After almost three years in the growth doldrums, suddenly databases are back in vogue. Business magazine cover articles now extol the resurgence of Internet-adapted relational database management systems (RDBMSs) as the backbone of e-business dot-coms, and tout online analytical processing (OLAP) and data mining for prospecting Web traffic patterns. So far, Oracle has captured the lion's share of the e-business database market and press attention, but Microsoft's feature-laden SQL Server 2000 promises to close that gap.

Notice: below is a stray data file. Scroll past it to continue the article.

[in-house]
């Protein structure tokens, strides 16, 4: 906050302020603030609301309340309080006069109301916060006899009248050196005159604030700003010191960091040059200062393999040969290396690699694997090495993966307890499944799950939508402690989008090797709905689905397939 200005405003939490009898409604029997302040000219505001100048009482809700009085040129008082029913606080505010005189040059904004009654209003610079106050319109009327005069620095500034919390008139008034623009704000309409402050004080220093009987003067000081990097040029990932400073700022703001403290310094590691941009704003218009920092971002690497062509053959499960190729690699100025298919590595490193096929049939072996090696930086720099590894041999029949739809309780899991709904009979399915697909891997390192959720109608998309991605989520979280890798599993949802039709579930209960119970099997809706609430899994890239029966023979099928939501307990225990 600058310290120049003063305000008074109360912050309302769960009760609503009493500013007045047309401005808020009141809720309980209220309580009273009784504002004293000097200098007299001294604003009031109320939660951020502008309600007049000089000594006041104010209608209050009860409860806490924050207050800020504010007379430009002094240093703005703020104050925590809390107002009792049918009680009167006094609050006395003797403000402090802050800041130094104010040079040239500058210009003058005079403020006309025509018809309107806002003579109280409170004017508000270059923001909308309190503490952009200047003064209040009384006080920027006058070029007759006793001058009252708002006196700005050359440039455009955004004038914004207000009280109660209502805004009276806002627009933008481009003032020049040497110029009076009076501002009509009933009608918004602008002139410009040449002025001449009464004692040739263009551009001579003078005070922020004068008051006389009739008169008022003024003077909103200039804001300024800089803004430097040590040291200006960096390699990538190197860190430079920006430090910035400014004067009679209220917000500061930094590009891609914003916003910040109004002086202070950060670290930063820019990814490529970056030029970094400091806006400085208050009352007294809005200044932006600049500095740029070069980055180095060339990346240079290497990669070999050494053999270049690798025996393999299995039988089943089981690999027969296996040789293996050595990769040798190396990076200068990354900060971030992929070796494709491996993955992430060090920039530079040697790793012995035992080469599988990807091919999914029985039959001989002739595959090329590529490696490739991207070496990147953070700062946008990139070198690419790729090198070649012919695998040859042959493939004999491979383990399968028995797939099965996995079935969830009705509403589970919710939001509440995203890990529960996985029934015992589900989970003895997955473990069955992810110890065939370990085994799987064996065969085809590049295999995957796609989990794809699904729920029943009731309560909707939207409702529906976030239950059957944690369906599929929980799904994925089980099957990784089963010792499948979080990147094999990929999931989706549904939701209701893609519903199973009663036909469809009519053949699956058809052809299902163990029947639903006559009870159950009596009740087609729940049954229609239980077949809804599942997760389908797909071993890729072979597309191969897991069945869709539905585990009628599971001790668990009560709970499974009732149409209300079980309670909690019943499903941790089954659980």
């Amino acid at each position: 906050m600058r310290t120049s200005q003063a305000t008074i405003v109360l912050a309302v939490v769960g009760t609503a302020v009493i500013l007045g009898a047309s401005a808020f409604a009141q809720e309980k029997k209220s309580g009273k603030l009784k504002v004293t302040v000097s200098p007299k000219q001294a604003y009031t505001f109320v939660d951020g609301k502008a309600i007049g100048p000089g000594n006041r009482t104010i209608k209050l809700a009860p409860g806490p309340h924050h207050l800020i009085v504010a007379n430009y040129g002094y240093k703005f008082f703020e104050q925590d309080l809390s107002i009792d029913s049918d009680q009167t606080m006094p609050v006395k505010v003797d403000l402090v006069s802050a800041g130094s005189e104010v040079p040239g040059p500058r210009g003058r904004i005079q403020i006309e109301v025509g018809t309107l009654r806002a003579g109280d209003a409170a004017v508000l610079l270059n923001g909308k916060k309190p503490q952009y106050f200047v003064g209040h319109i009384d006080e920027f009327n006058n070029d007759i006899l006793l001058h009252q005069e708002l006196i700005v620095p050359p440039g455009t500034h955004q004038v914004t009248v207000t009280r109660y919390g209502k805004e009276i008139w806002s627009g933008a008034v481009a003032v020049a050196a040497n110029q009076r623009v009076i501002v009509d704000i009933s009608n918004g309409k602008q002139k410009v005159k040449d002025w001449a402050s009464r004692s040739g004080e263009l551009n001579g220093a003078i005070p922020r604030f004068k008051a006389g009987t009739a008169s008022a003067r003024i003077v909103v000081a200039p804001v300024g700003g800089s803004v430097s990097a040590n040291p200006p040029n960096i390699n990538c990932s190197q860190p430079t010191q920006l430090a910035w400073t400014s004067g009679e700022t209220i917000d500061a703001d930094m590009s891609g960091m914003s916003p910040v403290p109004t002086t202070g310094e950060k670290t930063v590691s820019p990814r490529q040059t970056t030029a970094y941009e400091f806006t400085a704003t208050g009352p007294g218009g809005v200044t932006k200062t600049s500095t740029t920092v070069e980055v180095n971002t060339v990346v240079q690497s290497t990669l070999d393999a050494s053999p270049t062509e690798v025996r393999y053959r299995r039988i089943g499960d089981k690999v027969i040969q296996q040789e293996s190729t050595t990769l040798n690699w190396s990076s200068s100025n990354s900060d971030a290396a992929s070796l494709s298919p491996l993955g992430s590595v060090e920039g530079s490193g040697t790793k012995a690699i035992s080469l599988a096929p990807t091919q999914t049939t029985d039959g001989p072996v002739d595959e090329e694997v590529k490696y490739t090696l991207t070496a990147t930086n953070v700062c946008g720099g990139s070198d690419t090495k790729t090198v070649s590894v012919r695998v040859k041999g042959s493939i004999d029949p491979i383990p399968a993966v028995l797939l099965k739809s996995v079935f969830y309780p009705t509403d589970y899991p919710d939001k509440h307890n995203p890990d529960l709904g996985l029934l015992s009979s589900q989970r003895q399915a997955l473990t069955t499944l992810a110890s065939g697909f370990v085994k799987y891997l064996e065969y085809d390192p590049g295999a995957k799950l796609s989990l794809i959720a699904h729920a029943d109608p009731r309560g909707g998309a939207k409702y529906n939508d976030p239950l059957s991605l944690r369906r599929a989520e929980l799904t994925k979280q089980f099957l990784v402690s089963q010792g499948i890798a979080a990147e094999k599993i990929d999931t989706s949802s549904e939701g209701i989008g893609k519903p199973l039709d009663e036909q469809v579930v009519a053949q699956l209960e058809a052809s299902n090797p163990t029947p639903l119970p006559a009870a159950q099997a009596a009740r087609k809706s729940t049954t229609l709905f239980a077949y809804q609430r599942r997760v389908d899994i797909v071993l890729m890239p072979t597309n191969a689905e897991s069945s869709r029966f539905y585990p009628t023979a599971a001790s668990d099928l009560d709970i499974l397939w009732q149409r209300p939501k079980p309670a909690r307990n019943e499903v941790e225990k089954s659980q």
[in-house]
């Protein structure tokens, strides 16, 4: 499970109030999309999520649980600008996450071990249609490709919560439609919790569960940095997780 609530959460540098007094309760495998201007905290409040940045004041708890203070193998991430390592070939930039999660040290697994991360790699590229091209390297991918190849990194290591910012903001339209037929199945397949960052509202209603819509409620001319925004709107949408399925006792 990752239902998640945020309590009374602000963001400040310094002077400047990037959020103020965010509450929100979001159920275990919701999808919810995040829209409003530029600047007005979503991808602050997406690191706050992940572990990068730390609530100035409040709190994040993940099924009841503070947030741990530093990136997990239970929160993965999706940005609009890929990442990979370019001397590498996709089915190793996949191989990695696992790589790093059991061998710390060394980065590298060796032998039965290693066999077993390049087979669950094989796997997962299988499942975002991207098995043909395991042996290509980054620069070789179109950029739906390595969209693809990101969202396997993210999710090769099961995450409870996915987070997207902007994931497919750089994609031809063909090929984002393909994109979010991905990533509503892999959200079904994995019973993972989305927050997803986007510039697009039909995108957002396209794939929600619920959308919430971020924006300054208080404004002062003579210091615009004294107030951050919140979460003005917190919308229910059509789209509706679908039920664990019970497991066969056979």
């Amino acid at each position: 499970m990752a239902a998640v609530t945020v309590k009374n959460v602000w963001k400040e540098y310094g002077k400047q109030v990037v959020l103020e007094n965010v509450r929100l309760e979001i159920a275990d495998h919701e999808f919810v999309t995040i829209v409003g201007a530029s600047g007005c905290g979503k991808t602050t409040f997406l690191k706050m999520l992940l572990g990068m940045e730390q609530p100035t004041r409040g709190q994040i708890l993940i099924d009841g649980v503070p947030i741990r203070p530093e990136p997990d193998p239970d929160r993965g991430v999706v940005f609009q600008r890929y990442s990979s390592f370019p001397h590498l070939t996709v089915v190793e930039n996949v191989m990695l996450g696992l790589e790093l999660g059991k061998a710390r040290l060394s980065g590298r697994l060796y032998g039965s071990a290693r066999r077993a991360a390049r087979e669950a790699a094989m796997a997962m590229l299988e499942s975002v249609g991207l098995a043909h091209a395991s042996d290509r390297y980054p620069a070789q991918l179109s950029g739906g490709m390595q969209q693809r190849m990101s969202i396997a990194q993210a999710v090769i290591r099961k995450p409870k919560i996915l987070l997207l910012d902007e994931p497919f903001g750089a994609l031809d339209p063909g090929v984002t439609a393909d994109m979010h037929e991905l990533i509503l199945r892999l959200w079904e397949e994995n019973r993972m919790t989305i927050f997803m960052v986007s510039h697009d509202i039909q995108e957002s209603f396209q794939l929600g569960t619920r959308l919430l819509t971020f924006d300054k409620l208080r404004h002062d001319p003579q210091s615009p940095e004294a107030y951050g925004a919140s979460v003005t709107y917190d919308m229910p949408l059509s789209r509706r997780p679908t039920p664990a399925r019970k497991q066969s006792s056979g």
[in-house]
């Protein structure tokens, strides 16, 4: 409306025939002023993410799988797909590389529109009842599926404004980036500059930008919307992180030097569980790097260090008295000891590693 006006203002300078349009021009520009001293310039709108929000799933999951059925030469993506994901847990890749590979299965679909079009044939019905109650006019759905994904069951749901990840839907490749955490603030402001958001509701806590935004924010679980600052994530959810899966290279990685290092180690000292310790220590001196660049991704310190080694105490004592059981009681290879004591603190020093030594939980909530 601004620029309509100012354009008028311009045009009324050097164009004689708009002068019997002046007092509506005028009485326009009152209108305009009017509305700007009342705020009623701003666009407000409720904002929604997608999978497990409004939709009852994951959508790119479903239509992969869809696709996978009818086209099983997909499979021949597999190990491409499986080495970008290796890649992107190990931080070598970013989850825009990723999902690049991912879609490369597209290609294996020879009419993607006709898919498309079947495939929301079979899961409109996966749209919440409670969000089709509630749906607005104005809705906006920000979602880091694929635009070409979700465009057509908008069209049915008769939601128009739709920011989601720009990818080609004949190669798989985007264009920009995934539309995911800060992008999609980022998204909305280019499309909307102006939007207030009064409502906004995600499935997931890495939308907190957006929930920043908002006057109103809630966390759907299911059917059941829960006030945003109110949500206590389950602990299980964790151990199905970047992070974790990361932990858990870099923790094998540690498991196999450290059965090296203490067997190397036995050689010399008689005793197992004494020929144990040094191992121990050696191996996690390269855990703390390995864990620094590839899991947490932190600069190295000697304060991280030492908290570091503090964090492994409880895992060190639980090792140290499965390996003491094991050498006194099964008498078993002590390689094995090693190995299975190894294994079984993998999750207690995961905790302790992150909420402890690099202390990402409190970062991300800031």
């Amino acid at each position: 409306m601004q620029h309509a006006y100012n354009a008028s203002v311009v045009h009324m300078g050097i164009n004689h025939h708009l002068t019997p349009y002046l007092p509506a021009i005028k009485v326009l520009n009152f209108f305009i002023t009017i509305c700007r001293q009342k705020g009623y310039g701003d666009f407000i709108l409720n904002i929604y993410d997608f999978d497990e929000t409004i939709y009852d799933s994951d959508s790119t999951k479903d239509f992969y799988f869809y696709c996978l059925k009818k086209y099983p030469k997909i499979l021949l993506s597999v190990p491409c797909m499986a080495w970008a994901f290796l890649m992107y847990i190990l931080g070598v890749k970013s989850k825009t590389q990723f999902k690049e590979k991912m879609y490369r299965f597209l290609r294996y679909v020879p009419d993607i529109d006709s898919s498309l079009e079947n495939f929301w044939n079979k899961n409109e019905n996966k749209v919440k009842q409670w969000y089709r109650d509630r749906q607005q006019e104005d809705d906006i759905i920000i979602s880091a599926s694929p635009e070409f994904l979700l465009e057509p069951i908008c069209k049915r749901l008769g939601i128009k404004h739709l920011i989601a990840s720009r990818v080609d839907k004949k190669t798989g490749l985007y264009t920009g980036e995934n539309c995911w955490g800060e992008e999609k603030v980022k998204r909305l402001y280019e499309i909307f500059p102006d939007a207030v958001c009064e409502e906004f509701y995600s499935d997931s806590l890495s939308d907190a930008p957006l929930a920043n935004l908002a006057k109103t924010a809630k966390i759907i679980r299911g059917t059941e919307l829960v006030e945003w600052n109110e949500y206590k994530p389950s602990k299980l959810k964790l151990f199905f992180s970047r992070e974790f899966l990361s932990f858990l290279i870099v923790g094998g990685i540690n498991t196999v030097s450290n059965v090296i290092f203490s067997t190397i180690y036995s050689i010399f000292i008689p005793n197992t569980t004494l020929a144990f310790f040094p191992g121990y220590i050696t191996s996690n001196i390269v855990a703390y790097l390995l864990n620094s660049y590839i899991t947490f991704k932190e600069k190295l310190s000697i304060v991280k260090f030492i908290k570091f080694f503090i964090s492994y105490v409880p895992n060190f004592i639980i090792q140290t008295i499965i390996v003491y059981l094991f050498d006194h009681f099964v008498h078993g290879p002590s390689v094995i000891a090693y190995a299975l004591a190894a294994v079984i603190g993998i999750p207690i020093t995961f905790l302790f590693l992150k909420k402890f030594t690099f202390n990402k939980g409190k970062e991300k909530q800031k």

SQL Server 2000's new Extensible Markup Language (XML) extensions support supply-chain management and other business-to-business (B2B) e-commerce applications. Analysis Services (formerly OLAP Services) adds data-mining capabilities to discover patterns or trends in OLAP cubes and relational data. Distributed Partitioned Views (DPVs) let you horizontally split massive databases on "federated" servers. Indexed views speed queries having joins or aggregations. Full-text search works on both conventional text fields and HTML and Microsoft Office files stored in binary large object (BLOB) columns. User-defined functions let you write Transact-SQL (T-SQL) code that returns scalar values or new table objects. Beneficiaries of SQL Server 2000's plethora of additions run the gamut from VB developers to enterprise database administrators (see Resources for a feature list).
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